Many psychologists are interested in understanding personality – characteristics that can describe and explain how individuals think, feel, and behave across situations. Early work in the field of personality psychology sought to uncover the core dimensions on which people differ. To answer this question researchers looked to language as they believed that all of the important dimensions of personality must be described within a culture’s lexicon.
Researchers, like Gordon Allport, spent painstaking years going through the dictionary to identify traits words (those that describe personality) in the English language. Many of the words they identified were synonyms, however. For example, we can describe someone as gregarious or extraverted. Effectively these mean the same thing.
To deal with this overlap issue, researchers had participants rate themselves on all of the different trait words identified. Then they submitted participants’ responses to a fancy statistical procedure called factor analysis. This method identifies groups of words that hang together. For example, someone who scored high on extraversion would likely score high on gregariousness as well. Using this technique, researchers learned that there are five basic dimensions that underlie personality: openness, conscientiousness, extraversion, agreeableness, and neuroticism.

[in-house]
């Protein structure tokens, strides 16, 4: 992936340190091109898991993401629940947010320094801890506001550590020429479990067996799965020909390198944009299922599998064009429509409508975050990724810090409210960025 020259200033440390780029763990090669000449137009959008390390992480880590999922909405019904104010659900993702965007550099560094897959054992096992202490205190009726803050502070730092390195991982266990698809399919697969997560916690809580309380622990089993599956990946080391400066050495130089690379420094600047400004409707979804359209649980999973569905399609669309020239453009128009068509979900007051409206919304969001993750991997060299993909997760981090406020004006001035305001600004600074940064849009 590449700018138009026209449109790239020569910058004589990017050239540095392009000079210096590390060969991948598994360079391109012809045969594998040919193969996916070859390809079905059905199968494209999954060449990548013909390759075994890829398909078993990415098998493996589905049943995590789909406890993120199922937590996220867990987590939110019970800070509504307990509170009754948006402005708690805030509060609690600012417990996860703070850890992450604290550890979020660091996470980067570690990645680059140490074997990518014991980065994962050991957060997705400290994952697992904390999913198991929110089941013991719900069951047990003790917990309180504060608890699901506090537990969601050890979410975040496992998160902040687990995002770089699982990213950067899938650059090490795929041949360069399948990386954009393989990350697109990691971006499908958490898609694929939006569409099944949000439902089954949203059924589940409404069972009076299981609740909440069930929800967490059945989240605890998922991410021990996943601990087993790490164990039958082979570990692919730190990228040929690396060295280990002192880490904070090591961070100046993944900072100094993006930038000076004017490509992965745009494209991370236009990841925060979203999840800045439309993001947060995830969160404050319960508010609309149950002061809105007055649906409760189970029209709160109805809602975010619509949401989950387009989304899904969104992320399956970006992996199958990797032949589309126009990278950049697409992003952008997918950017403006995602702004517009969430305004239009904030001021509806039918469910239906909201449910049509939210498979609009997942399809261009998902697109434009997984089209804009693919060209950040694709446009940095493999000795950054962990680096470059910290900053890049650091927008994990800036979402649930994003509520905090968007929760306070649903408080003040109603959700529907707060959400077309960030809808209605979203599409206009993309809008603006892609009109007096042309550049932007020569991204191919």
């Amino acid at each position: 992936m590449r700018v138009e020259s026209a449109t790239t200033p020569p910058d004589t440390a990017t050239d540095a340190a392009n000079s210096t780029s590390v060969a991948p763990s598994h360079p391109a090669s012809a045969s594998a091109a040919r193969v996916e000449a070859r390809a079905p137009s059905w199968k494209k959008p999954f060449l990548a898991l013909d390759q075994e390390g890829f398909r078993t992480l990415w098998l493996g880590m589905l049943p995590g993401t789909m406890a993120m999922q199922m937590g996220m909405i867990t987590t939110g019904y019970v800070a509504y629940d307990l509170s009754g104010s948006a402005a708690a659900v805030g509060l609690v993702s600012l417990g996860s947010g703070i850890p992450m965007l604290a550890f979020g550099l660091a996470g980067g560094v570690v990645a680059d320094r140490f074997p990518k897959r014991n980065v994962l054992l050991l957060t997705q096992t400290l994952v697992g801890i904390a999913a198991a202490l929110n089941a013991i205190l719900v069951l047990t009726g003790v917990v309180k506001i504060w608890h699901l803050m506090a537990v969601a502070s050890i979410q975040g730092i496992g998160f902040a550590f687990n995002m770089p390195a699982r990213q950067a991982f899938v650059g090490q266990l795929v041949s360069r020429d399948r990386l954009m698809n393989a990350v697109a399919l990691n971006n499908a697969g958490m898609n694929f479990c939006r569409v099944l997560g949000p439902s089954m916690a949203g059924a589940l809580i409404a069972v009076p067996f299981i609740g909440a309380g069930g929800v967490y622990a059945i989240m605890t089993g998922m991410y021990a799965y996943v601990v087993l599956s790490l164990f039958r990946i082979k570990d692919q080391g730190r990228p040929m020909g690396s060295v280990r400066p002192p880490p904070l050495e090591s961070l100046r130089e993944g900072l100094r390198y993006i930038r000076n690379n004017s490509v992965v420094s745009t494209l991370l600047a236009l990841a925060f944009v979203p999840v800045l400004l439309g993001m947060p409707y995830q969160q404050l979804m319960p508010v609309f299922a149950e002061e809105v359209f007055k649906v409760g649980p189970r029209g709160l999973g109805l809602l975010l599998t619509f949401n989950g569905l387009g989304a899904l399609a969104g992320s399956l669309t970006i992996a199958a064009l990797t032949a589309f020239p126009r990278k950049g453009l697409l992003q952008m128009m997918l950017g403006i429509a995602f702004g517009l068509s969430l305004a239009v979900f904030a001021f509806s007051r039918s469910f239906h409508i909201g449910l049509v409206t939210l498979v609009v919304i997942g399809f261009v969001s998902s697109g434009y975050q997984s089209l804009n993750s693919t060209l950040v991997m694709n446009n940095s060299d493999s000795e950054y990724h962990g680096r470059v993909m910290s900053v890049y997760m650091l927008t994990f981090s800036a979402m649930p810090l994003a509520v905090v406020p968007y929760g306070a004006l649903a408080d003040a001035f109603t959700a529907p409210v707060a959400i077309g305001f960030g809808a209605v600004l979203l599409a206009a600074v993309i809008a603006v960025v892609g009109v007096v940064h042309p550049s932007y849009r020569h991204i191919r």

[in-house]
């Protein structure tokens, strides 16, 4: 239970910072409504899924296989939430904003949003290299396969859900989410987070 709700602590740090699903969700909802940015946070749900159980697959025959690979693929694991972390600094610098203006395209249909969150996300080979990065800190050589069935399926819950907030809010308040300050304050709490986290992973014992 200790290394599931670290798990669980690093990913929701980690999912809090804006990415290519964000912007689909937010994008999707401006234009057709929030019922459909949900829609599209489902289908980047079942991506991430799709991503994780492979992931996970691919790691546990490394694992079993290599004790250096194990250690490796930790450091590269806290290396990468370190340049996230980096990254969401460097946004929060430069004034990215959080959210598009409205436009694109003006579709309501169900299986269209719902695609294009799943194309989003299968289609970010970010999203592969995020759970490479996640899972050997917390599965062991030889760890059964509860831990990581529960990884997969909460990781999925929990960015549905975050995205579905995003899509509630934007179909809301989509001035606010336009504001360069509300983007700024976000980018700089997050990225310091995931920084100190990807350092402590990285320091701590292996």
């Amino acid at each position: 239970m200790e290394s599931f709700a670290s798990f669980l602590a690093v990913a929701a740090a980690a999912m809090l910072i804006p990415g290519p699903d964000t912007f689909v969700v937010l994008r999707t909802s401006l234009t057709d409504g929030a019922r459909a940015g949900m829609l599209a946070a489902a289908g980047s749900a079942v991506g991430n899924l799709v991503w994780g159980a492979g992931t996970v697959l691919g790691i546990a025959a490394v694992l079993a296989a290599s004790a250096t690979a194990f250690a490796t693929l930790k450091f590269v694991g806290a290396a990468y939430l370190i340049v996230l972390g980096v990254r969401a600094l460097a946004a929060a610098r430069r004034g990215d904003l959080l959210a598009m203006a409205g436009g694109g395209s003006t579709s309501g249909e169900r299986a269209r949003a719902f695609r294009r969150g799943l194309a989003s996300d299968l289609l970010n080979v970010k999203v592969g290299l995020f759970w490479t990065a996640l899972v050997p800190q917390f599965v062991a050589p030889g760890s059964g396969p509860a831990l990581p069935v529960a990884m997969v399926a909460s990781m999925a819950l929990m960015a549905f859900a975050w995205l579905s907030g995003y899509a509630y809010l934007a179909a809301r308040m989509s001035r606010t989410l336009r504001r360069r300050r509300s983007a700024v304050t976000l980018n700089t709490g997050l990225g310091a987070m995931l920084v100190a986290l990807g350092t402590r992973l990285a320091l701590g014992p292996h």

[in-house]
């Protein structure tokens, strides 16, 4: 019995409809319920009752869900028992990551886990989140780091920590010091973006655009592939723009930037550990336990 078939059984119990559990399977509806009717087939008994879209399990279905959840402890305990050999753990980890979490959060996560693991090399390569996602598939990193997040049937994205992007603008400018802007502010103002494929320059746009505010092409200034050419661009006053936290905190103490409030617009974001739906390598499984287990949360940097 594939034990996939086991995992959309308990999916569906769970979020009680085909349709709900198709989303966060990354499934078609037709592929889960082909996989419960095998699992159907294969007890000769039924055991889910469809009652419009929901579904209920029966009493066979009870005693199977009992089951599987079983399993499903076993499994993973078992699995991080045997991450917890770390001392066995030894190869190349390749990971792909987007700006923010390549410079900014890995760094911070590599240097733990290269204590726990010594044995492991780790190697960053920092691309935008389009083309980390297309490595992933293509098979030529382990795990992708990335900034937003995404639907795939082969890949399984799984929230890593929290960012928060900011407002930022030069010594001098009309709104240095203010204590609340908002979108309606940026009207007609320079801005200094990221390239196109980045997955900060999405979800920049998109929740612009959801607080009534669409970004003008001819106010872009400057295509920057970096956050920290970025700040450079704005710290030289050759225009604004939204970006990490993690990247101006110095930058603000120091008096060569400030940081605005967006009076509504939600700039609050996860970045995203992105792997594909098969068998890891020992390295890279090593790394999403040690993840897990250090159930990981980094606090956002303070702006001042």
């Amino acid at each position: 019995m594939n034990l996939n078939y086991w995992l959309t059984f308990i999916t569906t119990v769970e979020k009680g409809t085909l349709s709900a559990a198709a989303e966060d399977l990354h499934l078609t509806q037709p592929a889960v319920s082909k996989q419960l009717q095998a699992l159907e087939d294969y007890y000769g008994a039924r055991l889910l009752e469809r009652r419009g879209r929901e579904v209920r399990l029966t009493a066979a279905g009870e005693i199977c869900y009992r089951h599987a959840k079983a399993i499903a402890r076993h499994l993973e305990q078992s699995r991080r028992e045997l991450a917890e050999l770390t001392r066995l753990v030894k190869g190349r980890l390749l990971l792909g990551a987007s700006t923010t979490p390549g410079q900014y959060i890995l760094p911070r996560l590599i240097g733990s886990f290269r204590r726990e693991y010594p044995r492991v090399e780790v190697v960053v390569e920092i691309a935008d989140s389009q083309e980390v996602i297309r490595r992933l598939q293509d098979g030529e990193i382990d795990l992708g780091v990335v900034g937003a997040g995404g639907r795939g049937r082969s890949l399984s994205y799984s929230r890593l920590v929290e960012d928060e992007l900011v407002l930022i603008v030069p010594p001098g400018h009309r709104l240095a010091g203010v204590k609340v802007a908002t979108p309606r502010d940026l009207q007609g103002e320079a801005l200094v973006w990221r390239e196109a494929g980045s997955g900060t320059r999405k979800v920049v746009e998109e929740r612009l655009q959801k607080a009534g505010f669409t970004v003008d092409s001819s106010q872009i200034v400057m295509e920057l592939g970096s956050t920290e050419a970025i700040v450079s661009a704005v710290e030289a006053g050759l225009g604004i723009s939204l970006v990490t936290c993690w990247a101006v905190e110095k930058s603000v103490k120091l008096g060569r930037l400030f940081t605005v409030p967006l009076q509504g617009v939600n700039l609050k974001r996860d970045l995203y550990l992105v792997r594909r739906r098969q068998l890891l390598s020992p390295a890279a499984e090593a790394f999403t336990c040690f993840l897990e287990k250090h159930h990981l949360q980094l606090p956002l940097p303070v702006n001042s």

Supporters of this Big-Five Theory of Personality have since created personality questionnaires to measure where people fall on each of these dimensions. Now for the fun part. Want to know more about your own personality? Click here to take a Big-Five Personality questionnaire.